In early August, a military uprising in the eastern Diffa Region by soldiers demanding salary arrears jeopardized Niger’s fragile democracy. The mutiny was the first serious challenge to civilian rule since the election of President Mamadou Tandja in December 1999. Before that election, the country had experienced two coups in three years. Anxious to restore order and avoid instability, authorities used the insurgency as a pretext to crack down on the media and opposition voices.
Niger authorities have had a tense relationship with the country’s emerging independent press during the first three years of democratic governance. Officials regard journalists as antagonists while at the same time seeking to enlist the media as
partners in government attempts to institute reforms and foster social stability. In early January, President Tandja called for more responsible journalism, complaining that
“the virtues of professionalism and impartiality, which are indispensable to the proper exercise of the profession, are lacking in certain sectors of the press.” Tandja instructed journalists that they should avoid “amateurism, improvisation, rampant sensationalism, and inclination to slander.”
Tandja’s deep mistrust of the media was illustrated by his response to the Diffa uprising. During the mutiny, which lasted 10 days, Tandja issued an August 5 decree forbidding “the dissemination by any media of information or allegations liable to jeopardize national defense operations.” Outlets violating the measure faced suspension, closure, or the seizure of their equipment. The decree further stipulated that persons involved in disseminating such reports would be considered accomplices in the mutiny and would be punished accordingly.
In the wake of the uprising, authorities used the decree to arrest Moussa Kaka, director of the private Radio Saraounia and local correspondent for Radio-France Internationale, and Boulama Ligari, the Diffa-based correspondent for the independent Radio Anfani. Though both journalists were accused of broadcasting false information in their reports on the uprising, the fact that they were arrested two weeks after the mutiny had ended led journalists in the capital, Niamey, to believe that the journalists’ detentions were designed to harass and intimidate the press. Both men were eventually released without charge.
Local sources said that both foreign and local correspondents were called into the prime minister’s office and told to temper their reports on the mutiny. Local human rights activist Amina Balla Kalto was accused of “taking sides” in the uprising and was arrested after she criticized the government for continuing to enforce the emergency decree, including press restrictions, weeks after the insurgency had been defeated. Another human rights activist, Bagnou Bonkoukou, was sentenced to a year in prison for “disseminating false information” after he challenged the official death toll in the mutiny during radio interviews. Both activists were detained under the August decree.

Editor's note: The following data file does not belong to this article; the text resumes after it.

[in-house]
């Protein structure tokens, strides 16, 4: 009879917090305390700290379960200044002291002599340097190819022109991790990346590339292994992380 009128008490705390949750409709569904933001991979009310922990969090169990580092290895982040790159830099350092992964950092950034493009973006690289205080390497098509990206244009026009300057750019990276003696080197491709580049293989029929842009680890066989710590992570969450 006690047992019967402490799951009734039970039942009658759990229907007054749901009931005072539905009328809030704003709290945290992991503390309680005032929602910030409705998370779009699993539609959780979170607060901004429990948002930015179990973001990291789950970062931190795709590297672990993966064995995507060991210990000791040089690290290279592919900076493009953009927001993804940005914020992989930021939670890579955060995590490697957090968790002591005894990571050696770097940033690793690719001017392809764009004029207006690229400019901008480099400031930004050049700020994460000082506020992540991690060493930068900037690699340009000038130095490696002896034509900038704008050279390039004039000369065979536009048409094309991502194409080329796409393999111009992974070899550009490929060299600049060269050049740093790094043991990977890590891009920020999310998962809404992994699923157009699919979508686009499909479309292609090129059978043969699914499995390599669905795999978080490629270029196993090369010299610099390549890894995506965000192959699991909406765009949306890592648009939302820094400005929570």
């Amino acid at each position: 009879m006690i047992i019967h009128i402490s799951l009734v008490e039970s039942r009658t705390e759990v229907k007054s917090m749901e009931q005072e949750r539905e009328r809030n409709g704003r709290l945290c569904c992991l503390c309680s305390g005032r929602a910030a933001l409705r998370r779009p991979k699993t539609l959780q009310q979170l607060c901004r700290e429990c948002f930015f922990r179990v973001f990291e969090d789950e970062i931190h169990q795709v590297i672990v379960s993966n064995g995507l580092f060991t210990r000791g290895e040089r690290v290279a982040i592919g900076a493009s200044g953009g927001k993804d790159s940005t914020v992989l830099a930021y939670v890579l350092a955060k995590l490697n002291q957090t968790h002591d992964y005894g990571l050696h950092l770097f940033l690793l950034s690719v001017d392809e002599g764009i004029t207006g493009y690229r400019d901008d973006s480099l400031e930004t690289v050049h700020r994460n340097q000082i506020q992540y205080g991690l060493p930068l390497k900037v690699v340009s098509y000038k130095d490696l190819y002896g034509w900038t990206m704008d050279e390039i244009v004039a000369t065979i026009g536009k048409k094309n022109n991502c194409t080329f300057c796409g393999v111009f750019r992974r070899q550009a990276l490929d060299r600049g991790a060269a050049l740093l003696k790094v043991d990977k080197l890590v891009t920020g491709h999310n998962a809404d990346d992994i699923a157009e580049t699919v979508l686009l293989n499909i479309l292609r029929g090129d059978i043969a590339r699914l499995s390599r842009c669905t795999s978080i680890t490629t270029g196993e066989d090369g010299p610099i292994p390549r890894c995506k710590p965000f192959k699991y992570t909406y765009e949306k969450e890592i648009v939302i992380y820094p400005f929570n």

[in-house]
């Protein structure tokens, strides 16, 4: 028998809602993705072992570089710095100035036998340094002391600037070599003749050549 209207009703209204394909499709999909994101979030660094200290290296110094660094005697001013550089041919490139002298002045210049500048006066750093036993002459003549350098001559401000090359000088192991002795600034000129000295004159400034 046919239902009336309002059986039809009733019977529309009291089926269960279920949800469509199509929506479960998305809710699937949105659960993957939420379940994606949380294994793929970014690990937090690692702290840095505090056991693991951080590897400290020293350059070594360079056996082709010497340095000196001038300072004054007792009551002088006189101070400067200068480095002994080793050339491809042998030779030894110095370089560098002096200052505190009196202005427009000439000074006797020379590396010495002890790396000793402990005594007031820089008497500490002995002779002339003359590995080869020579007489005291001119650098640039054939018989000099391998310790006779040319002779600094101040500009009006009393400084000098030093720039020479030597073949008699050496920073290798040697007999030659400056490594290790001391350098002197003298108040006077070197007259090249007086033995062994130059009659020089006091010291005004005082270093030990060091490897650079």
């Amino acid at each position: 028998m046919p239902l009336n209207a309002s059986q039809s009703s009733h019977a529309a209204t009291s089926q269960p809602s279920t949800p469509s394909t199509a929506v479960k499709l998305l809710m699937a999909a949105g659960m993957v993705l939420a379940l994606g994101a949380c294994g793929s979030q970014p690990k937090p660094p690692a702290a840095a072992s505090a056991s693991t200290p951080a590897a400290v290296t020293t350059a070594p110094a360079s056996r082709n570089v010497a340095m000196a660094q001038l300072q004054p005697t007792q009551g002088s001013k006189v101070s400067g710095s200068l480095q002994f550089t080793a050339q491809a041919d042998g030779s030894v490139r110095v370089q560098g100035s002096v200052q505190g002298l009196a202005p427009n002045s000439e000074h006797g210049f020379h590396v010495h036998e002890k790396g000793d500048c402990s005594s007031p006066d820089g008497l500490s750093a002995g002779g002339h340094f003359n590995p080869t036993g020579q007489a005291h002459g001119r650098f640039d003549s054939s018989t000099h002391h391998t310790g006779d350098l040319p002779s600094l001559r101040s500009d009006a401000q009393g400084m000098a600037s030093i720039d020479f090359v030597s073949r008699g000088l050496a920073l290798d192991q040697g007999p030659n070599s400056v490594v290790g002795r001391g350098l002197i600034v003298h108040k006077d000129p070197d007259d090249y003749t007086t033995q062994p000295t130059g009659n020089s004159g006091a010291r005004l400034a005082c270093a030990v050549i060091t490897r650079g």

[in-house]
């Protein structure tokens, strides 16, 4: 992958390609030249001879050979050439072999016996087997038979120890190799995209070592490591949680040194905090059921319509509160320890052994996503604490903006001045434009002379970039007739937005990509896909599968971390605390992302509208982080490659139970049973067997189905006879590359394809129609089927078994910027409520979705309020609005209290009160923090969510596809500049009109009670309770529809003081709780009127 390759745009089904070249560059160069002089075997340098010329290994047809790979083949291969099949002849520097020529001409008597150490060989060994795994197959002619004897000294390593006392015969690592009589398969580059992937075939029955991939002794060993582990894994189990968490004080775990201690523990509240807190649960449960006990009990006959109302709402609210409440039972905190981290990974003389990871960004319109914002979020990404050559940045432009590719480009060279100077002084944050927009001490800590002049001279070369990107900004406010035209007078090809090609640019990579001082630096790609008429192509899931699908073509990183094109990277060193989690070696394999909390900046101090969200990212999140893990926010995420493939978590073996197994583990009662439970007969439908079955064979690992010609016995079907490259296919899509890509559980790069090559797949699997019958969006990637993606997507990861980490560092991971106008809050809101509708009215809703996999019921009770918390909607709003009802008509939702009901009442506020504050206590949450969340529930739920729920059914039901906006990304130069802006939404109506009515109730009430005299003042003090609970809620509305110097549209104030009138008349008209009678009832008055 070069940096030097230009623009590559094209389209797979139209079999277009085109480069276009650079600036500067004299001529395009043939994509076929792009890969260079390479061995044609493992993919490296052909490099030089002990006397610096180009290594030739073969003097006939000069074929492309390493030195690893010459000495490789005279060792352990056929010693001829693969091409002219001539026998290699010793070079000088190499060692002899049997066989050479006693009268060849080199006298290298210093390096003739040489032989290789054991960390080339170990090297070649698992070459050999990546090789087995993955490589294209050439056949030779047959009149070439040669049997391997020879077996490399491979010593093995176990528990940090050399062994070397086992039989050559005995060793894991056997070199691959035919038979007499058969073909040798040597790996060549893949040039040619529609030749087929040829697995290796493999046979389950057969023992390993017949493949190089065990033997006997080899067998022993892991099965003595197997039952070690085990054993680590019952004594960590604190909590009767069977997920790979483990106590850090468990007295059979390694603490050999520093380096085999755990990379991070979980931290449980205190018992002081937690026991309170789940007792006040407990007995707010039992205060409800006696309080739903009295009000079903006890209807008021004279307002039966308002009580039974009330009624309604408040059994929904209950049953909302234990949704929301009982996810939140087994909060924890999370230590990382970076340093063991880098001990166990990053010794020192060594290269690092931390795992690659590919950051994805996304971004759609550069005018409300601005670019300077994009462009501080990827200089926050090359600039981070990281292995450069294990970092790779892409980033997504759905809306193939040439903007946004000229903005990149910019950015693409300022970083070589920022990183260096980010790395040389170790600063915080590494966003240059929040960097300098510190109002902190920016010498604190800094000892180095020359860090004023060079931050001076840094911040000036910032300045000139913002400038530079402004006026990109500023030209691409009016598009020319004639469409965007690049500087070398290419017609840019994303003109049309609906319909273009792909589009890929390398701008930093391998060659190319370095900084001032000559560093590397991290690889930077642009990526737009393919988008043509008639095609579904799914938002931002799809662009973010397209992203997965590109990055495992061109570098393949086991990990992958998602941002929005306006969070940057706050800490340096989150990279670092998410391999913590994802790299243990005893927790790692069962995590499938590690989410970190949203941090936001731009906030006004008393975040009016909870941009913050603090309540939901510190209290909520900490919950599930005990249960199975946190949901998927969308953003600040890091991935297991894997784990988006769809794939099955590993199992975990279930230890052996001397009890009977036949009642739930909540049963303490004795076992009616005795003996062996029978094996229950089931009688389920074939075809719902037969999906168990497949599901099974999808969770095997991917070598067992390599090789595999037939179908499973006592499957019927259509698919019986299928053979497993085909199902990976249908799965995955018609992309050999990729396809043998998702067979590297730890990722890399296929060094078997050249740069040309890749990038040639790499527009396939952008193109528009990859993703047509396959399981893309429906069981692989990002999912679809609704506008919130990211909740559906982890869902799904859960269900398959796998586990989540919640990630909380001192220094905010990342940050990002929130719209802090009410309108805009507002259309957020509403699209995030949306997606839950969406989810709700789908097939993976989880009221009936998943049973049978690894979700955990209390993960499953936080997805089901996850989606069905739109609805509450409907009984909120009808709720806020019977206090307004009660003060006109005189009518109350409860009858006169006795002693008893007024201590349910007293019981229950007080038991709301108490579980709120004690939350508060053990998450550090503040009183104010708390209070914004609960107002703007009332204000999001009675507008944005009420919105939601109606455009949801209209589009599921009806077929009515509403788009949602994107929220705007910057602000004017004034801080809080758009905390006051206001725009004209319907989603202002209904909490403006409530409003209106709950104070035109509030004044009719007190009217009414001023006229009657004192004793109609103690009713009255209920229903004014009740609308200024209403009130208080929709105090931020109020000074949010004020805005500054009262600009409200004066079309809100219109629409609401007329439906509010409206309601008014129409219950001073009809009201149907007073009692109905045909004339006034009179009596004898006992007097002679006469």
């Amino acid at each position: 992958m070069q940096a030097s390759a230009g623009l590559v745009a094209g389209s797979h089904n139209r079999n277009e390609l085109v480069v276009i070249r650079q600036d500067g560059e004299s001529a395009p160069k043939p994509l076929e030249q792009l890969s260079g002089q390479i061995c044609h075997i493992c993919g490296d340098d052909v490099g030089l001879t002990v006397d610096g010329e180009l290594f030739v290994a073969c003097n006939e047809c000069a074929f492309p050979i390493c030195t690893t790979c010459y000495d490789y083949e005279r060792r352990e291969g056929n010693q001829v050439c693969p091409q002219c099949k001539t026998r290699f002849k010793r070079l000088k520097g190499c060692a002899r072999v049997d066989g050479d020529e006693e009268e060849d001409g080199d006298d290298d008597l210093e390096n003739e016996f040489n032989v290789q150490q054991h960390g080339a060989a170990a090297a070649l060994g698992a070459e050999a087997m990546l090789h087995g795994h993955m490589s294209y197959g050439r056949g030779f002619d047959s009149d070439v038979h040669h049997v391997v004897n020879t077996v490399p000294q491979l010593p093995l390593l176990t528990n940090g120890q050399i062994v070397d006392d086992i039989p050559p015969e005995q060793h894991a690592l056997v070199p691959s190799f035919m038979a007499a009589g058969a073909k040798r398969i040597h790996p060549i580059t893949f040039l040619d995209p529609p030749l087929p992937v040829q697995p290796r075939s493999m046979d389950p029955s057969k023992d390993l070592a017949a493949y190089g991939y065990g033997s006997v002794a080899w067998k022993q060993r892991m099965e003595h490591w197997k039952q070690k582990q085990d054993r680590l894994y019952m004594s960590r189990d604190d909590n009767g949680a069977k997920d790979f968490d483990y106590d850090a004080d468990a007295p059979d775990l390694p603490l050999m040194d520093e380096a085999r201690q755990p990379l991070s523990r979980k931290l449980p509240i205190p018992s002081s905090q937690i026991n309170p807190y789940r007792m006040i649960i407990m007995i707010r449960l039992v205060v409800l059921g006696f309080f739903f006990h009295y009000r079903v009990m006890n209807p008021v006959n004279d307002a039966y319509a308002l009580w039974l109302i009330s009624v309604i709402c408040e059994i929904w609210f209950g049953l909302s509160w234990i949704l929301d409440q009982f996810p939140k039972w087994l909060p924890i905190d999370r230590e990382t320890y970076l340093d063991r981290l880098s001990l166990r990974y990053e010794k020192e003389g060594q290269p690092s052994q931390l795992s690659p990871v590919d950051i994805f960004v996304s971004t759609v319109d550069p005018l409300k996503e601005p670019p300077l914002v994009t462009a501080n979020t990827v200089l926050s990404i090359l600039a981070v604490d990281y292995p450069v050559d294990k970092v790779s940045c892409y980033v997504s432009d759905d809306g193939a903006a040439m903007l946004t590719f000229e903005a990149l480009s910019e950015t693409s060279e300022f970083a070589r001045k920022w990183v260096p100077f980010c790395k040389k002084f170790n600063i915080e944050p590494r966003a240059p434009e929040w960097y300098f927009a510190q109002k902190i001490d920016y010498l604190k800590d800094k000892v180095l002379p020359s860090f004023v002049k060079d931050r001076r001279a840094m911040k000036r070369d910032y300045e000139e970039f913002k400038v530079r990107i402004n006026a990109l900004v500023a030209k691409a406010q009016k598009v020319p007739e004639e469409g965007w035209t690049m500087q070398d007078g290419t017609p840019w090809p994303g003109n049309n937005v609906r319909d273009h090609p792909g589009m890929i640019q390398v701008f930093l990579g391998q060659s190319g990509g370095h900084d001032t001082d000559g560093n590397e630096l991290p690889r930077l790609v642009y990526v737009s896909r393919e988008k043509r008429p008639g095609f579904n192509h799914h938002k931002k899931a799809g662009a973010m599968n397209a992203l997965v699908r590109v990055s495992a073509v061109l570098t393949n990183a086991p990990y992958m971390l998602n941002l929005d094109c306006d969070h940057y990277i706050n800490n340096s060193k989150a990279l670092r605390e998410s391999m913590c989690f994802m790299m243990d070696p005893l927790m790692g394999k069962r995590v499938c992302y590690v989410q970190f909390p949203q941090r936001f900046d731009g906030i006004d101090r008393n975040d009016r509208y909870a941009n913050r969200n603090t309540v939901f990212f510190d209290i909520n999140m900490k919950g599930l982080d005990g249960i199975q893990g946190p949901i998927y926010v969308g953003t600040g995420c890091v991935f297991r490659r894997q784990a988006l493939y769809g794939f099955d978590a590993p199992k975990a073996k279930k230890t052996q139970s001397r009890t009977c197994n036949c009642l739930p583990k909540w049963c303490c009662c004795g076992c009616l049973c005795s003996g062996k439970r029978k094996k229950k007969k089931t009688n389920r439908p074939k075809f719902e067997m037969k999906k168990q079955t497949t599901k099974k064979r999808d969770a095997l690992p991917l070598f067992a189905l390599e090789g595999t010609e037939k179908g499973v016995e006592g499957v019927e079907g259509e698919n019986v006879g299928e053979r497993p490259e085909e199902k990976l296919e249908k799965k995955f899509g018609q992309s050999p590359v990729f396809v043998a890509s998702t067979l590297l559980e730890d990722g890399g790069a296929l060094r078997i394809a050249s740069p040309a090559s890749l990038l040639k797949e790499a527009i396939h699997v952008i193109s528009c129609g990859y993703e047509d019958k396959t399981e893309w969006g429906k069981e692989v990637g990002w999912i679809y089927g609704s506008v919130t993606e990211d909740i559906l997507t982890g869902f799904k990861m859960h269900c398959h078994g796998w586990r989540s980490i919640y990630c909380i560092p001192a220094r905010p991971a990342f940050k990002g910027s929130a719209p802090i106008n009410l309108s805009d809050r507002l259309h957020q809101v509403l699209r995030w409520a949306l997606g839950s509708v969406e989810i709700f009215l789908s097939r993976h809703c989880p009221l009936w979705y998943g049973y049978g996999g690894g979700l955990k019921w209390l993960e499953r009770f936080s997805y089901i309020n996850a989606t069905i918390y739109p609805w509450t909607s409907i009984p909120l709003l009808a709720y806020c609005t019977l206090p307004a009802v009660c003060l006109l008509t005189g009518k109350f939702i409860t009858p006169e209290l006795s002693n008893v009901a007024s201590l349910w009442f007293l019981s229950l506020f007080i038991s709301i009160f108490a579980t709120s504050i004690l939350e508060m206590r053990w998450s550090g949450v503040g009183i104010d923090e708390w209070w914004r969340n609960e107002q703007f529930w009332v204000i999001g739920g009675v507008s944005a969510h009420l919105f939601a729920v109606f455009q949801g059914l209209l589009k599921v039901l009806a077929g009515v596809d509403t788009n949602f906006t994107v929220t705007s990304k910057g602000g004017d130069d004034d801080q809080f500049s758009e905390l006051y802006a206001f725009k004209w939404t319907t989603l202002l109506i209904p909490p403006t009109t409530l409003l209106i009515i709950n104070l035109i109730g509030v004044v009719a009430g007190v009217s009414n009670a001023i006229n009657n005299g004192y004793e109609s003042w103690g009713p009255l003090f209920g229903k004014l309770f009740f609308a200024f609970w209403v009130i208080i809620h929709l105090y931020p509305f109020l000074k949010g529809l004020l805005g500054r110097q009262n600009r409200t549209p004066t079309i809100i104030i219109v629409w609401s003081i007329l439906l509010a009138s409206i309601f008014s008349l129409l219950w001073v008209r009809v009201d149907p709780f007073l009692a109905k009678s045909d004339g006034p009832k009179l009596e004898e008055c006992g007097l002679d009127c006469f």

Authorities also used the country’s harsh Press Law, which criminalizes several press offenses, to punish journalists who report negatively on high-ranking government officials. In May, police arrested Abdoulaye Tiémogo, publisher of the independent satirical weekly Le Canard Déchaîné, for accusing Prime Minister Hama Amadou of ethnic and regional bias in his nominations of top officials. Though acquitted on that charge, Tiémogo was sentenced in June to eight months in prison for “defamation” after his newspaper accused Amadou of attempting to bribe the parliamentary speaker to retain his premiership. It was the second time in eight months that Tiémogo had been sentenced to prison for defaming a public official.
Despite the draconian Press Law, Niger journalists say that lack of financial resources is the media’s most serious problem. Journalists earn meager salaries, and the government is reluctant to advertise with media that criticize its policies. Poor distribution confines the print media to major urban centers, while small broadcast ranges limit radio stations–the most vital form of mass communication in a country with a 15 percent literacy rate–to regional audiences.
Nonetheless, authorities have helped promote the expansion of the country’ s media, especially radio stations. In 2002, the government adopted a Communications Policy for National Development, which outlines a democratic approach to accessing information and advocates dialogue as an instrument to support development initiatives and to alleviate poverty. With the aid of international donors, authorities opened several community radio stations that provide rural and smaller urban populations with information on development needs.